Originally published July 22 2014
Japan building world's largest drone army after removing 'peace' provision from Constitution
by J. D. Heyes
(NaturalNews) It's been decades in the making, but Japan is now, finally -- albeit slowly -- moving toward taking a more proactive approach to its own defense, as evidenced by the country's recent decision to build a massive army of drones to protect itself from growing regional threats.
Tokyo is becoming one of the most unlikely players in the escalating global race for military drones, as reported by the website Defense One. It is a decision that is controversial, both abroad and at home; just last month, thousands of Japanese protested in front of Prime Minister Shinzo Abe's office as his government contemplated reinterpreting the Japanese constitution to allow Japan's military to play a larger international role. The Japanese constitution, written by the U.S. following World War II, currently very narrowly defines military forces to self-defense only.
But the 67-year-old constitution's military language stands in stark contrast to the desires of many American military and foreign policy hawks, who have long pushed Japan to take a more aggressive global role. So they see Abe's moves and the country's decision to take a lead role in the development of military drones as a positive; as Defense One notes, the U.S. has even "aided Tokyo in its efforts to re-arm, deploying two unarmed Global Hawk long-range surveillance drones in May to a base in Northern Japan, which infuriated both China and North Korea."
As such, Japan is now in a position that it has not been in for seven decades, when it surrendered its right to engage in conflicts outside its own borders. And it is coming at the right time -- at a time when, perhaps, Japan has little choice.
Hundreds of millions to be invested
Currently, Tokyo and Beijing are engaged in a bitter dispute over a small set of islands to Japan's north that it has historically held but that both nations claim; it is no coincidence that the islands happen to sit on resource-rich sea beds that both covet.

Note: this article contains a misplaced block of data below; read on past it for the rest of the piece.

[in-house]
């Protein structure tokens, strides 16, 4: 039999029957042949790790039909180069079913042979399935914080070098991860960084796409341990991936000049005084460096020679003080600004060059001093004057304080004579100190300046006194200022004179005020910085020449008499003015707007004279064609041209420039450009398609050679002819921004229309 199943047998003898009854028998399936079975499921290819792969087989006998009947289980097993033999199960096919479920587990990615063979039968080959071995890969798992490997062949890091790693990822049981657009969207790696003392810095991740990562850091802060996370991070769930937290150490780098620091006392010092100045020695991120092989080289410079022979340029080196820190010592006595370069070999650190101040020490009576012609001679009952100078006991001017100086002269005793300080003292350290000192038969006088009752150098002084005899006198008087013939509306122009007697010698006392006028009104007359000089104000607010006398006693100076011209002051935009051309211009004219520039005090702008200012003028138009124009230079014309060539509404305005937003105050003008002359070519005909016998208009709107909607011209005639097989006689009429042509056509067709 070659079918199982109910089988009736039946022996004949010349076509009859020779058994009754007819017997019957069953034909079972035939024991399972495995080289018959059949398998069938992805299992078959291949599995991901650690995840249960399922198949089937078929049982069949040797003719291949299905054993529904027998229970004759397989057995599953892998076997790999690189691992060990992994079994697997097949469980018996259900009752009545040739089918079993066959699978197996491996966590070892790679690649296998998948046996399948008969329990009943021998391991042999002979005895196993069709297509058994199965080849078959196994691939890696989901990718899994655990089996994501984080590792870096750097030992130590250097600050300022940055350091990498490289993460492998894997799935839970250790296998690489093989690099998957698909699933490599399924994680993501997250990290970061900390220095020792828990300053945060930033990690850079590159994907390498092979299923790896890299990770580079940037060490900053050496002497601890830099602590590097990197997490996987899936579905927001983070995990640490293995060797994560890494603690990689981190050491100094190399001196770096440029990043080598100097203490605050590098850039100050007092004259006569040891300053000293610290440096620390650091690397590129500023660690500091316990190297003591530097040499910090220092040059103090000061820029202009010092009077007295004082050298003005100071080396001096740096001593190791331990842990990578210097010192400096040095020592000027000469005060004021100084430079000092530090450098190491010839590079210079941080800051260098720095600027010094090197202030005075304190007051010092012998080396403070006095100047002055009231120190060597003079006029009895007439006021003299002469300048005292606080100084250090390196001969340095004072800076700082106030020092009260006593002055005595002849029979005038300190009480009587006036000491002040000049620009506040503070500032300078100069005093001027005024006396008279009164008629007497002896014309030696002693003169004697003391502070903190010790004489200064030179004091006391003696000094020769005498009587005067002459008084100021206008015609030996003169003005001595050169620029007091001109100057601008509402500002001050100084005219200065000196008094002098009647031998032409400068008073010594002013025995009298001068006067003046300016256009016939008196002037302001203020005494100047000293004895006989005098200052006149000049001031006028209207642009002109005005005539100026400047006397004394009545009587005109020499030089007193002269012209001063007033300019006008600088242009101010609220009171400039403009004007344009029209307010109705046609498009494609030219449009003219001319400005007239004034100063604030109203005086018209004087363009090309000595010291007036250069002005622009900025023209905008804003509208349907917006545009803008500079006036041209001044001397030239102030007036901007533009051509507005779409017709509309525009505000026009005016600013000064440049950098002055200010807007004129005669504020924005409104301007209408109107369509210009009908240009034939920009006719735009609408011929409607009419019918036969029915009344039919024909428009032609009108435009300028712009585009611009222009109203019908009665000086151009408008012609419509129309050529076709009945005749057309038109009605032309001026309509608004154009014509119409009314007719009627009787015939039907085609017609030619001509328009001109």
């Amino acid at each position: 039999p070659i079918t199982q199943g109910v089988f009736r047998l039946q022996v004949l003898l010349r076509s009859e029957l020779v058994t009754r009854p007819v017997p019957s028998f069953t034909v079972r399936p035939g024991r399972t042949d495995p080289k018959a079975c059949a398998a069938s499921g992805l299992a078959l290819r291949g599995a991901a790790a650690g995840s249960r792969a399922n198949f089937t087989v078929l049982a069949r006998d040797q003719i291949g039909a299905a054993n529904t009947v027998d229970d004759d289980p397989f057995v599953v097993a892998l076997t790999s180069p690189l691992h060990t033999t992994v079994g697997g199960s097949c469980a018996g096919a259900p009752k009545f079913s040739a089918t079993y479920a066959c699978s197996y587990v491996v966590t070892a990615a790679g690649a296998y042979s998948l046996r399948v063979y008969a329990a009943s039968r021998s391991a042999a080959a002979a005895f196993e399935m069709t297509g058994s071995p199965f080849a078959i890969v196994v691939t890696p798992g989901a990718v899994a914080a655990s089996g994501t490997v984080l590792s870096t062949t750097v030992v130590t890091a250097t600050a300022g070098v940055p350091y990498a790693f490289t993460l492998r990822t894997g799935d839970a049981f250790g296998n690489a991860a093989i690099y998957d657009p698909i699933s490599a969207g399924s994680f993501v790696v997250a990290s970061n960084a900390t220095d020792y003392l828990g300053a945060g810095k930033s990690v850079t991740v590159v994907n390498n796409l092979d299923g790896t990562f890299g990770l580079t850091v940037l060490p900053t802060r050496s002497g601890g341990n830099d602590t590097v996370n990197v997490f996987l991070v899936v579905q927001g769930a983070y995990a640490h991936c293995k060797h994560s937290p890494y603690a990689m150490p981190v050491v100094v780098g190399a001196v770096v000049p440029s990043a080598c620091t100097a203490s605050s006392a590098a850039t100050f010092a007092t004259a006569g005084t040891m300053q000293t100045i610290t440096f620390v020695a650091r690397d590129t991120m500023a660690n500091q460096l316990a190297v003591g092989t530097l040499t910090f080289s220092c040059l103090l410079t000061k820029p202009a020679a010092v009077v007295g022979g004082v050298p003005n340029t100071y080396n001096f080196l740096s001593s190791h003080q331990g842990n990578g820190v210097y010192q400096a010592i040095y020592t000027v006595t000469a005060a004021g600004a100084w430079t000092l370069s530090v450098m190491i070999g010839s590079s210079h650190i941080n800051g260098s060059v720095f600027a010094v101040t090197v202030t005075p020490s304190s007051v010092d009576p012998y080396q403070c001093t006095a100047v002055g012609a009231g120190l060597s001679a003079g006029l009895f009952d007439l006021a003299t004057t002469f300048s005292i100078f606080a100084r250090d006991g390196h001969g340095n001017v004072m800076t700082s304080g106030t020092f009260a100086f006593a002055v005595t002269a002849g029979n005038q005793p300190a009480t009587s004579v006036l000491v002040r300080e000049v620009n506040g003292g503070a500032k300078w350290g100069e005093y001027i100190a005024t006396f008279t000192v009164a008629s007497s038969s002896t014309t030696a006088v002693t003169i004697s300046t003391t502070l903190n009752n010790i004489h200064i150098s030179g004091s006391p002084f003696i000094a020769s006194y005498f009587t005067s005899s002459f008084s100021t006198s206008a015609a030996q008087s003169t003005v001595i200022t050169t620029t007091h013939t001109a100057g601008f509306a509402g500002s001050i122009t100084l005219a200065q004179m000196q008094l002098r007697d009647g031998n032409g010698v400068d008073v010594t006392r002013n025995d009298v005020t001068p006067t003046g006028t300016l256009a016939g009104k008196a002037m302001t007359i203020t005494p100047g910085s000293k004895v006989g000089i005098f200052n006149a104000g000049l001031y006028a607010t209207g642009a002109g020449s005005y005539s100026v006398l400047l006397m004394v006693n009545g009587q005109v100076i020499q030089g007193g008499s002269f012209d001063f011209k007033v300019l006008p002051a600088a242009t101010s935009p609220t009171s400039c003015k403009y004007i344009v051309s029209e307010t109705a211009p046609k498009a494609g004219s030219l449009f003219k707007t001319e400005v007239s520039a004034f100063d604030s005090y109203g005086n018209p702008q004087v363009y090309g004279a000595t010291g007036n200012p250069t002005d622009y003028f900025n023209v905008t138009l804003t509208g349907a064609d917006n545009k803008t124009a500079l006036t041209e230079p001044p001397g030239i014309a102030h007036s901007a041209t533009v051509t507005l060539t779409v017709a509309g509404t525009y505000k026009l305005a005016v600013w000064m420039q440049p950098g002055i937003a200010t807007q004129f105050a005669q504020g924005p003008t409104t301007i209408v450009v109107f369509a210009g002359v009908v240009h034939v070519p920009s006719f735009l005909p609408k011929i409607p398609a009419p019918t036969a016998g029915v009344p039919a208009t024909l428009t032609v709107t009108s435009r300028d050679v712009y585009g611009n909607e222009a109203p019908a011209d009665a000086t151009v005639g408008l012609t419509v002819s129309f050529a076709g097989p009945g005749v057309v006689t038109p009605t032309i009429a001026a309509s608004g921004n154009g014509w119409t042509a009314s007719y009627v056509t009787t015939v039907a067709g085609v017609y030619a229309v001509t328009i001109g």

In addition, Japan has been harassed by missile launches and other provocations by North Korea for years, especially since the latter obtained nuclear weapon capability. And finally, as the world's third-largest economy, Japan must remain in a position to protect its global interests, because "the implications for both global peace and commerce could be widespread," Defense One noted:
The country will invest [3 billion Japanese yen] (approx $372 million) in the coming decade to drastically expand its virtually non-existent military unmanned aerial vehicle (UAV) program, according to a senior analyst at IHS Jane's, the leading defense and security agency.
"For the period 2014-2023, our forecasts show that they [Japan] are looking to build three Global Hawk drones, in addition to missile detecting UAVs, to deter possible threats of nuclear attack from North Korea and the advancing military strength of China," the analyst, who requested anonymity to speak candidly on issues related to agency clients, told Quartz. "They [Japan] are progressing their indigenous design and development capability at a rapid pace and could actually meet their objectives even before fiscal year 2020."
That forecast represents a more than 300 percent increase in drones from the country's current level of investment; if it holds true, that would make Japan's the fastest-growing UAV program in the world, according to the analyst.
'He definitely wants to remove pacifism'
As noted in Japan's 2014 defense budget, the increased investments in unmanned military vehicles are required because of a need to "build defense capabilities" that would help "ensure security of the seas and airspace surrounding Japan" and to "respond to an attack on remote islands" -- a not-so-vague reference to the island dispute with China.
For Abe, says Defense One, ramping up investments in self-defense forces has been a central theme in his policy of resisting growing Chinese aggression in the region.
And to do that, a change in constitutional language was required:
In June, Abe granted the nation's self-defense forces more power when he gutted Article 9, the so-called "peace clause." Through a cabinet decision, Abe re-interpreted the article to allow greater use of military force to defend other countries. In doing so, he bypassed parliament and the typical requirement for a referendum for any change to the constitution.
The decision was unpopular with many Japanese and the Japanese press, but Abe sees storm clouds on the horizon,
"He definitely wants to rearm the country and remove pacifism, but will probably be mostly stymied in these efforts by a reluctant public," Noah Smith, an assistant professor of finance at Stony Brook University and an expert on Japan, told Defense One.
He added that recent public opinion polls on the issue are slowly changing.
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